Microsoft worked with Peloton to help fitness enthusiasts who are deaf

Peloton Bike
Peloton Bike (Image credit: Peloton)

What you need to know

  • Microsoft Azure powers subtitles for Peloton workouts, including live classes.
  • Previously, only on-demand Peloton workouts supported subtitles.
  • Microsoft highlighted how these subtitles help deaf and hard of hearing Peloton users in a recent blog post.

The Peloton bike is a popular choice among fitness enthusiasts. It's a high-tech exercise bike with a 22-inch LCD screen that can show thousands of live and on-demand classes. Those workouts, however, can be difficult to access for people who are deaf or hard of hearing. Peloton worked with Microsoft to add subtitles to live workouts, greatly expanding the accessibility of guided classes. Microsoft highlighted how this addition has affected deaf and hard of hearing Peloton owners in a recent blog post.

Previously, Peloton only offered subtitles for on-demand classes. Live workouts lacking subtitles made it difficult to follow instructors. Their omission also took away some of the interaction that live classes provide, such as receiving shout outs from instructors for doing well. In September 2021, Peloton added subtitles to live classes by utilizing Microsoft's Azure Cognitive Services speech-to-text and translation technology.

Suresh Bathini, Peloton's vice president of software engineering, discovered a person who would sign entire live classes for their partner, who is deaf. "That prompted us to provide subtitles for people who are taking live classes. We want to provide immersive experiences that are accessible to all users," explained Bathini.

The nature of live fitness classes provided unique challenges when it comes to live transcription. Peloton instructors use workout-specific phrases. Any options that would result in lag wouldn't work, as they would prevent students from following along in real-time. Bathini explained that Peloton was able to customize its machine learning model for speech to text. Microsoft provided engineers to help Peloton develop its solution.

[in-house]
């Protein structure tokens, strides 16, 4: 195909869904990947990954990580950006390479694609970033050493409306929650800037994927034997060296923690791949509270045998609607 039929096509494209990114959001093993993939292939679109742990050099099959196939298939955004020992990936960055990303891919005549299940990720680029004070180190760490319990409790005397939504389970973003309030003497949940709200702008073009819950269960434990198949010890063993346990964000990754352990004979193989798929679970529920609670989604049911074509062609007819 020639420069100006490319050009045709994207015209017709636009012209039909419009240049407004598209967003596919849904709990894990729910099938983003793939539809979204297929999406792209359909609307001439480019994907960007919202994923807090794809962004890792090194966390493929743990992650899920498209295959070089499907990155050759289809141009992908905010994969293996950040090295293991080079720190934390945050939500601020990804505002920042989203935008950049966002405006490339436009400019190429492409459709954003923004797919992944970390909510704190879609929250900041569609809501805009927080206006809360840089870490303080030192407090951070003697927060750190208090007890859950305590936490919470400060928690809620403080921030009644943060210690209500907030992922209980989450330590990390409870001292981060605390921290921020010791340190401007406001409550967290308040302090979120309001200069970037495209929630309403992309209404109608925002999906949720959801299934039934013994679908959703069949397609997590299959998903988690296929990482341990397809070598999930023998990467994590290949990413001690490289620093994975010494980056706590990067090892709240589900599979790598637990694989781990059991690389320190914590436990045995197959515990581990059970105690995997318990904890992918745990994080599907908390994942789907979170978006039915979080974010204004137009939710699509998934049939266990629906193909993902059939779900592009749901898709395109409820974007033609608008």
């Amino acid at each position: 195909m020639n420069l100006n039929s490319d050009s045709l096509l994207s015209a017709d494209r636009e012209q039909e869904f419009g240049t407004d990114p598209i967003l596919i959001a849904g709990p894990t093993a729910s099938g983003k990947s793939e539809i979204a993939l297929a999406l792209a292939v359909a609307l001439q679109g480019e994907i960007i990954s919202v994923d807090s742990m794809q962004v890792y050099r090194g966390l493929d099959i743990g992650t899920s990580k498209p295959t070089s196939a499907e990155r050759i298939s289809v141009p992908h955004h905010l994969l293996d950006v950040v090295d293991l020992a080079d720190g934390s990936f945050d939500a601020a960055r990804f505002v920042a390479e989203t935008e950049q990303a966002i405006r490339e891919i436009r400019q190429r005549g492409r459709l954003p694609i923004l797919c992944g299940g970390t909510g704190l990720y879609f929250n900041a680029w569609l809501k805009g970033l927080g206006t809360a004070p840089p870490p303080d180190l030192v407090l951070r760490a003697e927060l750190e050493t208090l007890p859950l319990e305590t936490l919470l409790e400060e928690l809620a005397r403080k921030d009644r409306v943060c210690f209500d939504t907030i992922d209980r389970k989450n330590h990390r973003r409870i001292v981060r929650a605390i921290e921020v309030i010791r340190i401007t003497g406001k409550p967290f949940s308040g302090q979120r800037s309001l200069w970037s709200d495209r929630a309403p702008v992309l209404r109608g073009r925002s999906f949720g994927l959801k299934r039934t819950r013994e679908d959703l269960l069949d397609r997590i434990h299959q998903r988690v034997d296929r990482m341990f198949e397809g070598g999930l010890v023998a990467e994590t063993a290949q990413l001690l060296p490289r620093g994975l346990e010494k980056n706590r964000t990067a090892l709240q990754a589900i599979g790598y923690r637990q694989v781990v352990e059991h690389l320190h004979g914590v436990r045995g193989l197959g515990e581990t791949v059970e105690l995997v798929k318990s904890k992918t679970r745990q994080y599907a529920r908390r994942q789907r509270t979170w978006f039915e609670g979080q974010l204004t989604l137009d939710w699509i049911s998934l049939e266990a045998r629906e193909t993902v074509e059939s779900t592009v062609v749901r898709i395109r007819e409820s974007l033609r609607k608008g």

"It's terrific to see how Peloton is embracing the power of AI to make their platform more accessible for everyone," said Eric Boyd, corporate vice president of Microsoft Azure AI. "Using Cognitive Service for Speech, part of the Azure AI platform, Peloton was able to develop and implement live subtitles for its classes, creating a more accessible and engaging experience for its member community, especially for those who are deaf or hard of hearing."

Microsoft's blog post follows the story of two fitness enthusiasts who had their workouts transformed by live subtitles. One of those individuals, David Wolfe Rose, said, "Now I've got the opportunity to do the class live and wait for that shout out, rather than having to go back and watch it a second time."

Sean Endicott
News Writer and apps editor

Sean Endicott brings nearly a decade of experience covering Microsoft and Windows news to Windows Central. He joined our team in 2017 as an app reviewer and now heads up our day-to-day news coverage. If you have a news tip or an app to review, hit him up at